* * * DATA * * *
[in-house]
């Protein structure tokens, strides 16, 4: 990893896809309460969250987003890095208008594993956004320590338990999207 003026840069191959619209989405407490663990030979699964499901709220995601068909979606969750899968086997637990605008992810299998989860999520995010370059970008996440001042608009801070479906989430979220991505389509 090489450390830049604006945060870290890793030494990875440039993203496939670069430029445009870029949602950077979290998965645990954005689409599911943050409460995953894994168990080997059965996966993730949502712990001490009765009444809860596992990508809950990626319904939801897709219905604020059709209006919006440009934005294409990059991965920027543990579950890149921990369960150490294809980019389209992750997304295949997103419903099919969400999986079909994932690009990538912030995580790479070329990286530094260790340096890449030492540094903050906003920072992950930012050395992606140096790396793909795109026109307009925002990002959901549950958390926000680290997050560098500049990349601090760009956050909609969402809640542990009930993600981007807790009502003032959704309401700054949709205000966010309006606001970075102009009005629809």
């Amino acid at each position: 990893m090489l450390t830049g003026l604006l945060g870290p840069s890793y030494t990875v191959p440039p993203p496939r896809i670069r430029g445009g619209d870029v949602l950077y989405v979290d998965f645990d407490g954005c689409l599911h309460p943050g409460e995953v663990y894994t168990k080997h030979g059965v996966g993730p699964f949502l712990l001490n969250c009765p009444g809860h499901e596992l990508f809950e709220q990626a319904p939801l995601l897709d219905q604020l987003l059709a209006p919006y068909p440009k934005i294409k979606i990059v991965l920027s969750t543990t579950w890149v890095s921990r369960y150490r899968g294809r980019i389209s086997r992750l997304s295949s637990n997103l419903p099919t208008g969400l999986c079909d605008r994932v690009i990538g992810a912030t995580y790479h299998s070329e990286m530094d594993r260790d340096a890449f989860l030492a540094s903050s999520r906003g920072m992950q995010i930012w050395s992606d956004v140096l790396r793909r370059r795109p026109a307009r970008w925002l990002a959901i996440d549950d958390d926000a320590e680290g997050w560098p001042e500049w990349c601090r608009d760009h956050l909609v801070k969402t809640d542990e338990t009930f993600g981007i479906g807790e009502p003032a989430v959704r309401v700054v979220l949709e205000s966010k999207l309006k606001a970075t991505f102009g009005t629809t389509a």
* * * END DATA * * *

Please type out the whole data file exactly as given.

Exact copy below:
[in-house]
């Protein structure tokens, strides 16, 4: 990893896809309460969250987003890095208008594993956004320590338990999207 003026840069191959619209989405407490663990030979699964499901709220995601068909979606969750899968086997637990605008992810299998989860999520995010370059970008996440001042608009801070479906989430979220991505389509 090489450390830049604006945060870290890793030494990875440039993203496939670069430029445009870029949602950077979290998965645990954005689409599911943050409460995953894994168990080997059965996966993730949502712990001490009765009444809860596992990508809950990626319904939801897709219905604020059709209006919006440009934005294409990059991965920027543990579950890149921990369960150490294809980019389209992750997304295949997103419903099919969400999986079909994932690009990538912030995580790479070329990286530094260790340096890449030492540094903050906003920072992950930012050395992606140096790396793909795109026109307009925002990002959901549950958390926000680290997050560098500049990349601090760009956050909609969402809640542990009930993600981007807790009502003032959704309401700054949709205000966010309006606001970075102009009005629809």
């Amino acid at each position: 990893m090489l450390t830049g003026l604006l945060g870290p840069s890793y030494t990875v191959p440039p993203p496939r896809i670069r430029g445009g619209d870029v949602l950077y989405v979290d998965f645990d407490g954005c689409l599911h309460p943050g409460e995953v663990y894994t168990k080997h030979g059965v996966g993730p699964f949502l712990l001490n969250c009765p009444g809860h499901e596992l990508f809950e709220q990626a319904p939801l995601l897709d219905q604020l987003l059709a209006p919006y068909p440009k934005i294409k979606i990059v991965l920027s969750t543990t579950w890149v890095s921990r369960y150490r899968g294809r980019i389209s086997r992750l997304s295949s637990n997103l419903p099919t208008g969400l999986c079909d605008r994932v690009i990538g992810a912030t995580y790479h299998s070329e990286m530094d594993r260790d340096a890449f989860l030492a540094s903050s999520r906003g920072m992950q995010i930012w050395s992606d956004v140096l790396r793909r370059r795109p026109a307009r970008w925002l990002a959901i996440d549950d958390d926000a320590e680290g997050w560098p001042e500049w990349c601090r608009d760009h956050l909609v801070k969402t809640d542990e338990t009930f993600g981007i479906g807790e009502p003032a989430v959704r309401v700054v979220l949709e205000s966010k999207l309006k606001a970075t991505f102009g009005t629809t389509a």